HARARE - Shunned by western nations and driven into a corner under sanctions he claimed were bleeding the economy, the late former Zimbabwean leader, Robert Mugabe, touted China as a new “all weather friend” during his reign and sought to ride on the country’s high literacy rate and natural resources to prop up the economy.
Mugabe died at the age of 65 in Singapore early Friday. At Zimbabwe’s independence in 1980, Mugabe laid the foundation for a peaceful transition, highlighting in 1980 that it was “now time to beat our swords into ploughshares, so we can attend to the problems of developing our economy” and our society.
He often touted China as an economic savior for Zimbabwe and under this the Chinese became significant players in Zimbabwe’s economy. This was mainly because western nations had started to shun Zimbabwe over alleged human rights violations and also over the taking away of land from white farmers.
During an official visit to Zimbabwe in 2015, Xi Jinping, the Chinese President was described by Mugabe as a “true and dear friend to the people of Zimbabwe”. Mugabe also said: “The people of Zimbabwe are overjoyed to host (the Chinese leader). This visit gives a guide to Chinese investors that Zimbabwe is a safe destination for their investments.”
Turning to the Chinese was one of Mugabe’s masterpieces in dealing with the economy after western investors started to pull out of Zimbabwe. A highly skilled populace was also another pillar that Mugabe leaned on and on Friday, after confirmation of the death of Mugabe, Lovemore Madhuku, a University of Zimbabwe law professor, said he had benefited from the former Zimbabwean leader’s policy to have more Zimbabweans educated.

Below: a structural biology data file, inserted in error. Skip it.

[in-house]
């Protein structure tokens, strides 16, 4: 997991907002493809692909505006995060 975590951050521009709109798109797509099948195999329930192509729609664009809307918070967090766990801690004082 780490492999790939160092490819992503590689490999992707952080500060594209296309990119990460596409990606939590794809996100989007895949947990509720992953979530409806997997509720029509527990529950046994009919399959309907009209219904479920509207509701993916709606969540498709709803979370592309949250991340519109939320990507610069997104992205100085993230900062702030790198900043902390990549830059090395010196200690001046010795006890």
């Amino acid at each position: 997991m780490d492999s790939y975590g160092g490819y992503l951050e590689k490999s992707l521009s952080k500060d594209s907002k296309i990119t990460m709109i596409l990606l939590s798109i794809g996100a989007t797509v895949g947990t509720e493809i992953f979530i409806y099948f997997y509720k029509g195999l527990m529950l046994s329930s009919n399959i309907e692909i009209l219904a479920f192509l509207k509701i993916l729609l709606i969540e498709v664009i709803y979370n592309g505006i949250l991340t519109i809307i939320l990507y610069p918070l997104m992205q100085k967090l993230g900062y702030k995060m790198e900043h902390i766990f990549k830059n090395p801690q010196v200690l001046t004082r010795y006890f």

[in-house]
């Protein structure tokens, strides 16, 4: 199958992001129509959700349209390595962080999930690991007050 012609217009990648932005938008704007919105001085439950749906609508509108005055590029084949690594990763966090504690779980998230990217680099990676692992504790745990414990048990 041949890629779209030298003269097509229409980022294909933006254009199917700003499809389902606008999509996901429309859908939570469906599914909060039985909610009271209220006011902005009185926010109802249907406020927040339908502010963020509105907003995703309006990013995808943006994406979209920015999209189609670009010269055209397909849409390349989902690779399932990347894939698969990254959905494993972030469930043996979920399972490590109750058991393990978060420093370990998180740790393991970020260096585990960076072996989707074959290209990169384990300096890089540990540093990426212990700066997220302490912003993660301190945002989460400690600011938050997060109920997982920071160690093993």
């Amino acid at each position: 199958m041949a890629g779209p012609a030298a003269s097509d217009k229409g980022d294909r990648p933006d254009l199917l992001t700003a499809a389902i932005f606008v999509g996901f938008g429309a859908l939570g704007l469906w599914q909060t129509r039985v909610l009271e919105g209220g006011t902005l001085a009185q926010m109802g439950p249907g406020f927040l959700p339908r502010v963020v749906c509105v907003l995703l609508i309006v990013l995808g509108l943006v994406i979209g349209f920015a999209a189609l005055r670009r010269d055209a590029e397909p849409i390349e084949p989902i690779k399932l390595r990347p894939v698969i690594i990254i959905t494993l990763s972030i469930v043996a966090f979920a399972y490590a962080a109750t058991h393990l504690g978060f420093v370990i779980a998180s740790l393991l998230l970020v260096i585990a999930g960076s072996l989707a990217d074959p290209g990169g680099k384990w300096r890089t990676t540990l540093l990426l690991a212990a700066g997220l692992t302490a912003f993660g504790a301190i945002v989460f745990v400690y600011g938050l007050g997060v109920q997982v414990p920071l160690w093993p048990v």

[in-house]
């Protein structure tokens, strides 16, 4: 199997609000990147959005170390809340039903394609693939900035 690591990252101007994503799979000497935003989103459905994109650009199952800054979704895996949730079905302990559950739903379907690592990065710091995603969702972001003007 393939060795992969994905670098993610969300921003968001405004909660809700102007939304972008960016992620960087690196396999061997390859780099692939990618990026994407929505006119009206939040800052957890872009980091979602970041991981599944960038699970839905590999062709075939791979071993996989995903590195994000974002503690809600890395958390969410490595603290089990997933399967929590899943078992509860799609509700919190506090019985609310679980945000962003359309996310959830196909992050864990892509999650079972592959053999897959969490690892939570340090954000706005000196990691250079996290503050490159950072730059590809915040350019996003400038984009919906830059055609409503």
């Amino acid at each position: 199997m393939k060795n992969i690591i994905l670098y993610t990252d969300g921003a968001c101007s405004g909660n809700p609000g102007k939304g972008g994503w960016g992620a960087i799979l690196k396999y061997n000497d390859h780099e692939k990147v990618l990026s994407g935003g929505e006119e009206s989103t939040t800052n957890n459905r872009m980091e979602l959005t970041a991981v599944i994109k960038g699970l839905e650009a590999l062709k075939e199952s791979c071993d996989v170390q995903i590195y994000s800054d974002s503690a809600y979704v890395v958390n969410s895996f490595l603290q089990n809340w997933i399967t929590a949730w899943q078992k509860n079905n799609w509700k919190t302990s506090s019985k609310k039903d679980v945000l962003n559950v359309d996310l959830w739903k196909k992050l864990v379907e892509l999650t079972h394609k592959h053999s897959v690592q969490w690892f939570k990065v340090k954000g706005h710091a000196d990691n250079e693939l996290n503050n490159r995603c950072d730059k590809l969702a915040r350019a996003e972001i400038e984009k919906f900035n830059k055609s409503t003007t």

“My parents are poor peasants in Chipinge. They could not have afforded to pay for my university education. Under the leadership of Robert Gabriel Mugabe, the Government of an independent Zimbabwe paid for my university education,” said Madhuku, writing on Twitter. “My generation benefited from that vision.”
But it in was mining and agriculture that Mugabe sought to ring in empowerment of the country’s populace. Mugabe pushed for mineral beneficiation in mining to help create jobs and to have the country realise even more value.
Diamond mining in Zimbabwe has been dogged by allegations that as much as US$15 billion was looted but Mugabe corrected this position, saying during an interview to mark his 92nd birthday: “We have not received much from the diamond industry at all. I don’t think we have exceeded US$2 billion, yet we think more than US$15 billion has been earned.”
Mugabe’s successor, Emmerson Mnangagwa has said there is no going back on the land reform program which was mooted under Mugabe in 2000. This has given rise to young entrepreneurs who are flourishing in agriculture and embracing technology as marketing platforms.
But if Mugabe was an enigma to his opponents and those who opposed his economic policies, he also had a lighter version to him. And seeing that he was the target of fake death news, he retorted in 2012: “I have died many times. That’s where I have beaten Christ. Christ died once and resurrected once… I have died and resurrected and I don’t know how many times I will die and resurrect.”
Well, he has finally and truly died and although many controversies dog his reign as Zimbabwe’s leader, his vision of an economically empowered populace remains to be a reality not just for Zimbabwe but for most Africans.